Regarding the Opinion page article "Stung by Opposition Gains, Kenya Regime Returns to Politics of Intimidation," Jan. 26: The author's critical demand for the donor countries to withhold much-needed aid until President Moi hands over power to FORD-Kenya, is unconstitutional and offensive to all who support the rebirth of multiparty democracy in Kenya. The Dec. 29 multiparty elections were an important step in Kenya's march toward pluralist democracy. The opposition lost because it failed to unite behind
a single candidate. All of the observers who monitored the election agree that, despite some flaws, the election was a milestone.
More important, the Kenyan people are now looking to their newly elected leaders to bring about economic and political changes for the benefit of all Kenyans. To ask that the Kenyan people give up these gains so that FORD-Kenya, which finished third in the presidential election, can run the country insults the Kenyan electorate's right to choose.
If Paul Mutua were truly serious about strengthening democracy in Kenya, he would instruct the opposition members of Parliament on how to operate as an effective opposition rather than encourage the personal ambitions of some of their leaders. Perhaps Mr. Mutua should urge the opposition to put their house in order and to prepare for the next general election in five years. William N. Meda, Washington Embassy, Republic of Kenya The forgotten Armenia
Your editorial "Armenia's Extremity," Feb. 8, is a welcome breakthrough in the conspiracy of silence which the Western media have been maintaining for quite some time, so as not to hurt the tender feelings of our cold-war ally, Turkey.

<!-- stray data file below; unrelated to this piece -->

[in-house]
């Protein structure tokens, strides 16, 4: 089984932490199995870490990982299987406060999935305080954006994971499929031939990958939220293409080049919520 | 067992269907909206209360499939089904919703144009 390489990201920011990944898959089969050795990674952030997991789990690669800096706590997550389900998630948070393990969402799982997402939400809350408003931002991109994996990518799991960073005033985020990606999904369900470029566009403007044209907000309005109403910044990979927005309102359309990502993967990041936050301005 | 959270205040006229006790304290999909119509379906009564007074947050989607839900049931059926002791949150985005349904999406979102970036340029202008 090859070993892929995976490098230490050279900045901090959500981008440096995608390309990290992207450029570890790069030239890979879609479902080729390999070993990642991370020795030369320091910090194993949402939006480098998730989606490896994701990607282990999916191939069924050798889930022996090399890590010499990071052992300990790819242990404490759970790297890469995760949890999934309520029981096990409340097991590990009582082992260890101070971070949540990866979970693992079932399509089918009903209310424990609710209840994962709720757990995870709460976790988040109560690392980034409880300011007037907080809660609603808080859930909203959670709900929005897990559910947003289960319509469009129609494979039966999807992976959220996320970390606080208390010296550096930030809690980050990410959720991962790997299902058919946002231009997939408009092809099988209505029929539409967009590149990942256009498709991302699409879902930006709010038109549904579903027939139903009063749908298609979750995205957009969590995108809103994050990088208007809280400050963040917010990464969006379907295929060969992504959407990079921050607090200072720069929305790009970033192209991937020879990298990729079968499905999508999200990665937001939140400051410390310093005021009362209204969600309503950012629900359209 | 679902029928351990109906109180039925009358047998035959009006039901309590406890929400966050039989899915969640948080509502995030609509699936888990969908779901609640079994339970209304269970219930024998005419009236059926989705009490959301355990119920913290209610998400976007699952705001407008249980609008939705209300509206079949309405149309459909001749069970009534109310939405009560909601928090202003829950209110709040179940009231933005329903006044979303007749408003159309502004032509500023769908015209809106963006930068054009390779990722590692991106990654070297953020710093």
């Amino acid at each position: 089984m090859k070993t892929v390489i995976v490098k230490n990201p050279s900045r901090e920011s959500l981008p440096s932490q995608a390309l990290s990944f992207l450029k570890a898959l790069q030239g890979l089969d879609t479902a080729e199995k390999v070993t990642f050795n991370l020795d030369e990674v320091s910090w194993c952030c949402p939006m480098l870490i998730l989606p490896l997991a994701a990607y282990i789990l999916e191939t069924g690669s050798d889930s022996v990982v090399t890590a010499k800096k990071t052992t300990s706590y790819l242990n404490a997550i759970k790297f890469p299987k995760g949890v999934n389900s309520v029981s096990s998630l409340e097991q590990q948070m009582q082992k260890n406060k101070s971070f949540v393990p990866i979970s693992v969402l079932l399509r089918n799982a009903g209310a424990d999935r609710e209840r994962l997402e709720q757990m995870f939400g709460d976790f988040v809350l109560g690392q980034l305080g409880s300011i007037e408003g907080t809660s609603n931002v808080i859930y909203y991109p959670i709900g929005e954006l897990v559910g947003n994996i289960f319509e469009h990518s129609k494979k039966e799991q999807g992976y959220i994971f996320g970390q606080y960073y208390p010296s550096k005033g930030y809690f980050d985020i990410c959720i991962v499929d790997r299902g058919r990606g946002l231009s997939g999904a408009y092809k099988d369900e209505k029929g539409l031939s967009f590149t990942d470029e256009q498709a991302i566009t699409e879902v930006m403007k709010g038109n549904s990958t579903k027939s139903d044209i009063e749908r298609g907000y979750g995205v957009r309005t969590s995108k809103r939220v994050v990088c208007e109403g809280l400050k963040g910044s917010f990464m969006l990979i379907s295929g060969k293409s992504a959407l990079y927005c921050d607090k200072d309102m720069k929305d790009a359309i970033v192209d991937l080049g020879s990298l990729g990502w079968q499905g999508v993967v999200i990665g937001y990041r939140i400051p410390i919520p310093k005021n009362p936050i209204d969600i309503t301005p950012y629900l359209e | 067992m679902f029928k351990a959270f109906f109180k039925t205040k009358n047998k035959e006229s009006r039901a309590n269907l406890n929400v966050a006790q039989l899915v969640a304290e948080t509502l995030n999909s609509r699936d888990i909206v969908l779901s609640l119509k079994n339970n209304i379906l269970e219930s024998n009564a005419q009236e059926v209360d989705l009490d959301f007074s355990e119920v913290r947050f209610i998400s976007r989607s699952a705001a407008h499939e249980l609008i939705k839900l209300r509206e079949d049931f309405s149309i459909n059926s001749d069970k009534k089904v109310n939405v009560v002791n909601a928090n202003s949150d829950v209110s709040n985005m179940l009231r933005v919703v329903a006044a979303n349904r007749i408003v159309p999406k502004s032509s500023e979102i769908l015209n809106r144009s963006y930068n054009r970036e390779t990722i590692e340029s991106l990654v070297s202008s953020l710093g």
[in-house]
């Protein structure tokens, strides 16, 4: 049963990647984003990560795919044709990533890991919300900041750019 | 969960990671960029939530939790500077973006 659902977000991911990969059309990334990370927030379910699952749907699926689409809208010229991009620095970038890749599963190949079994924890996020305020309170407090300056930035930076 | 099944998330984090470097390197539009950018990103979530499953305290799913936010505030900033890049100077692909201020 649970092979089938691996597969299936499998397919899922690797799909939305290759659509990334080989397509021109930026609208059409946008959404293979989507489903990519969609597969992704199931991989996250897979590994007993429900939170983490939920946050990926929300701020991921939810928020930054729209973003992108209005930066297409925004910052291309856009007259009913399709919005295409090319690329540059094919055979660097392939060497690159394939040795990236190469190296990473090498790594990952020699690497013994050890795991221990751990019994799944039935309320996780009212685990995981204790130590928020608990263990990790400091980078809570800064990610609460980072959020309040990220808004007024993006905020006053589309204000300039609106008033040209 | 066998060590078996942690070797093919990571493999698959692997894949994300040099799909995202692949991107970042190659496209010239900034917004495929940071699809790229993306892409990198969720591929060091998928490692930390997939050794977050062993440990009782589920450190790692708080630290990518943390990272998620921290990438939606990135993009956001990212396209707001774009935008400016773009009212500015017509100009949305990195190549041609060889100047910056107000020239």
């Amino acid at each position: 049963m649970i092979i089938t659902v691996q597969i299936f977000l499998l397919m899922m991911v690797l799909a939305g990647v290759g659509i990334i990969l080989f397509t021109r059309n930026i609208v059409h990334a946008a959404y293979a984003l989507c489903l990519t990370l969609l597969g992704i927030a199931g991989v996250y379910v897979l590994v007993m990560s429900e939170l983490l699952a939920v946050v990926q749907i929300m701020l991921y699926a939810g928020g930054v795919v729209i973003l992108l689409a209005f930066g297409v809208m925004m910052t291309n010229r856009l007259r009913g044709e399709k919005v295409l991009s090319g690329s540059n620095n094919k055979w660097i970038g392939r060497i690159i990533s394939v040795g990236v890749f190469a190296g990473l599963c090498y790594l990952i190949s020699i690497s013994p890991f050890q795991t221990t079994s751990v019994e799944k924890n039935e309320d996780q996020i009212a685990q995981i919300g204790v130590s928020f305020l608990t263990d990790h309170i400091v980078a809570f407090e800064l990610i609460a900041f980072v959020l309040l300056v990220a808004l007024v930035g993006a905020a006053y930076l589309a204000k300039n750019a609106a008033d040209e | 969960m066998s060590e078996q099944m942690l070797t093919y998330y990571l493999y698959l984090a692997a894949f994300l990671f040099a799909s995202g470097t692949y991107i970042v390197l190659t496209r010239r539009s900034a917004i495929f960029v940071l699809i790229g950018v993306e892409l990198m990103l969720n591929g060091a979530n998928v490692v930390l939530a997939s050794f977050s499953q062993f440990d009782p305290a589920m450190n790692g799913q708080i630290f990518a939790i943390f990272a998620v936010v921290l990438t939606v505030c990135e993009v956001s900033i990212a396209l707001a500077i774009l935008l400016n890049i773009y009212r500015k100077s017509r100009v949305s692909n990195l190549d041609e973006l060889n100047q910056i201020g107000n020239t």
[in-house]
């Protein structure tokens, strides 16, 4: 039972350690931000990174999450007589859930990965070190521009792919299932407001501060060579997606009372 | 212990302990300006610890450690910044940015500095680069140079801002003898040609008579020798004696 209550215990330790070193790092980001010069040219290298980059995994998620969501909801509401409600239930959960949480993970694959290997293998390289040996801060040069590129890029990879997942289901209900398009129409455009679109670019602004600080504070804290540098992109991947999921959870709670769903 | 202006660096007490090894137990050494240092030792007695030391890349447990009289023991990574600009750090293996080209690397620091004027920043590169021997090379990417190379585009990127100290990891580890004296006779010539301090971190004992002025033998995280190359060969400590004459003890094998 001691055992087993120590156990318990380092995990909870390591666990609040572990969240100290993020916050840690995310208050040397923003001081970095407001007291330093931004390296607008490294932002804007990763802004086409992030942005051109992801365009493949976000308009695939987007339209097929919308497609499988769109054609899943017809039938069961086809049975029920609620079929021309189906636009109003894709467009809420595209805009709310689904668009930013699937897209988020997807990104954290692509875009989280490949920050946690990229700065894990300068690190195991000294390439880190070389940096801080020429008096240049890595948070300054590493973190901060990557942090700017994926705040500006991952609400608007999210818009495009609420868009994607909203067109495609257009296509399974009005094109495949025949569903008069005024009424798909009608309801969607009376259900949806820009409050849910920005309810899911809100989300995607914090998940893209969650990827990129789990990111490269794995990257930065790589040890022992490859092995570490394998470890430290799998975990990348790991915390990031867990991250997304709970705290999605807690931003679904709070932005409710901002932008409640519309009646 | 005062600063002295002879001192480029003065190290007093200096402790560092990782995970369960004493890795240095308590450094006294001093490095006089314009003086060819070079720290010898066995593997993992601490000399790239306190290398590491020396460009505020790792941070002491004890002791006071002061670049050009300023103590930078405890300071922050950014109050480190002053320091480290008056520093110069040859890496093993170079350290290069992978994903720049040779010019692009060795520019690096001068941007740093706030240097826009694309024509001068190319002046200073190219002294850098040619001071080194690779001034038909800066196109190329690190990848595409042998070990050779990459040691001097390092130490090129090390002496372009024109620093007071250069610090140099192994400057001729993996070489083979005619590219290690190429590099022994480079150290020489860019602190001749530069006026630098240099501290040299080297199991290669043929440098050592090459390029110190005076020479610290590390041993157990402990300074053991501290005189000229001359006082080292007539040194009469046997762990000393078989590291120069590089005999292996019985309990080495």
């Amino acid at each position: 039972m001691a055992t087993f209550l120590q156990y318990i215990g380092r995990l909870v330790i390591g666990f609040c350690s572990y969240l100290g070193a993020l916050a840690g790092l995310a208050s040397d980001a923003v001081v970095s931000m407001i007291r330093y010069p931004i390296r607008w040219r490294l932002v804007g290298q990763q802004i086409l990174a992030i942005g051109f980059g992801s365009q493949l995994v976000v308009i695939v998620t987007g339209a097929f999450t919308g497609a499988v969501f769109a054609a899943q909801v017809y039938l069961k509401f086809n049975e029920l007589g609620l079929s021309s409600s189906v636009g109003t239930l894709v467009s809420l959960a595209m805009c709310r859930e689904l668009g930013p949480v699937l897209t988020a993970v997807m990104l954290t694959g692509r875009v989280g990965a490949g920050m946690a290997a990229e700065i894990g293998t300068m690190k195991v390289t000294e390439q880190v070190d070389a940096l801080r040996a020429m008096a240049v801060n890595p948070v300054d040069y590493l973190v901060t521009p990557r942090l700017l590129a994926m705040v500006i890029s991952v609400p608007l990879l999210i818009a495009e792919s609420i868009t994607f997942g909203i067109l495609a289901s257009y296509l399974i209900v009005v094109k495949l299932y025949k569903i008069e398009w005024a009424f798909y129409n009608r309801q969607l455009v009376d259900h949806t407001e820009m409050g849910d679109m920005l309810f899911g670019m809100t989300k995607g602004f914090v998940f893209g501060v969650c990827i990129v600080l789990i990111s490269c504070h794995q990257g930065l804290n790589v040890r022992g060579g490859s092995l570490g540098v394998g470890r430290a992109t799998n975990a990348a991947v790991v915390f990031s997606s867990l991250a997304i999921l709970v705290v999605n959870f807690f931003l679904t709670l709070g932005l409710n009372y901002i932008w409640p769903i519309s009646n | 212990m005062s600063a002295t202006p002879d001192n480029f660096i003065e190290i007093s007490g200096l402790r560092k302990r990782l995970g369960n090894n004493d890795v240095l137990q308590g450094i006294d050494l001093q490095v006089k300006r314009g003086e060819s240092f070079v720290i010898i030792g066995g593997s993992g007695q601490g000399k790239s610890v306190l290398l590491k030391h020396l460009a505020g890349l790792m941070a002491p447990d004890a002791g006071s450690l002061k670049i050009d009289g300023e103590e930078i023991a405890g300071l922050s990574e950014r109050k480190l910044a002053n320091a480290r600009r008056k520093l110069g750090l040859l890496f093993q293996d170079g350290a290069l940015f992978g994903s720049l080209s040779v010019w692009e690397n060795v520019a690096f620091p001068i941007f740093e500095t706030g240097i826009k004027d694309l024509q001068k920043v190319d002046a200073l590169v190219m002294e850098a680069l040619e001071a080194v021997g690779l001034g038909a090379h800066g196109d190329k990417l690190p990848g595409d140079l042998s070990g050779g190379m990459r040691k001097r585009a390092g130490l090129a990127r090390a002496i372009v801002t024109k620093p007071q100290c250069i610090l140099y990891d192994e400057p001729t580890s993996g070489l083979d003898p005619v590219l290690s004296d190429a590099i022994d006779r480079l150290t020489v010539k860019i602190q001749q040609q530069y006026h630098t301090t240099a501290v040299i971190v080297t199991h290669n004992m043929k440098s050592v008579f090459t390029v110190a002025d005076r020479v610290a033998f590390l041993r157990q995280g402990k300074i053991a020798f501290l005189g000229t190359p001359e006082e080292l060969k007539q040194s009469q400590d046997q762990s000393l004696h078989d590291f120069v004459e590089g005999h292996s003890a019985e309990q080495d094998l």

Armenia is not a third-world country; it can survive on its own. It still maintains its technological and industrial infrastructure, and, unlike other republics of the former Soviet Union, Armenia has been able to maintain its internal stability, its march toward democracy, and its conversion to a market economy. Armenia does not need United Nations intervention to resolve its conflicts. All it needs is to be left alone by its neighbors, Azerbaijan and Turkey. You hit a nerve with the statement: "Turkey will be a key player.... The history between the two states is sensitive to say the least." No other victimized nation has demonstrated the [forbearing] approach in dealing with its victimizers of yesteryears as Armenia has demonstrated. But no one seems to note how mature Armenians' conduct has been, until they are forced to the wall. Edmond Y. Azadian, Taylor, Mich. Russian inflation
The article "Russia Acts Against Inflation, Shifting From Industry Focus," Jan. 22, shows how partisanship can cloud objective analysis. The author refers to Prime Minister Viktor Chernomyrdin's "go-slow approach to reforms." But readers are invited to side with the faction associated with former Prime Minister Yegor Gaidar, who wants Reagan-style economics for Russia. We are told that raising the pension of the elderly to $9 a month will be inflationary. Reformers see it as "economically ruinous." But t hese same reformers did achieve one success: to remove price controls and profit caps on basic foodstuffs.
Somehow, rising food prices aren't inflationary but helping the poor to buy these items is. The United States, through the International Monetary Fund, is insisting on Reaganomics for Russia just as we move away from it at home. This means lucrative profits for Western investors and a Russian elite; but it breeds widespread backlash and nationalism, which will cost us far more dearly. David Keppel, Essex, Conn.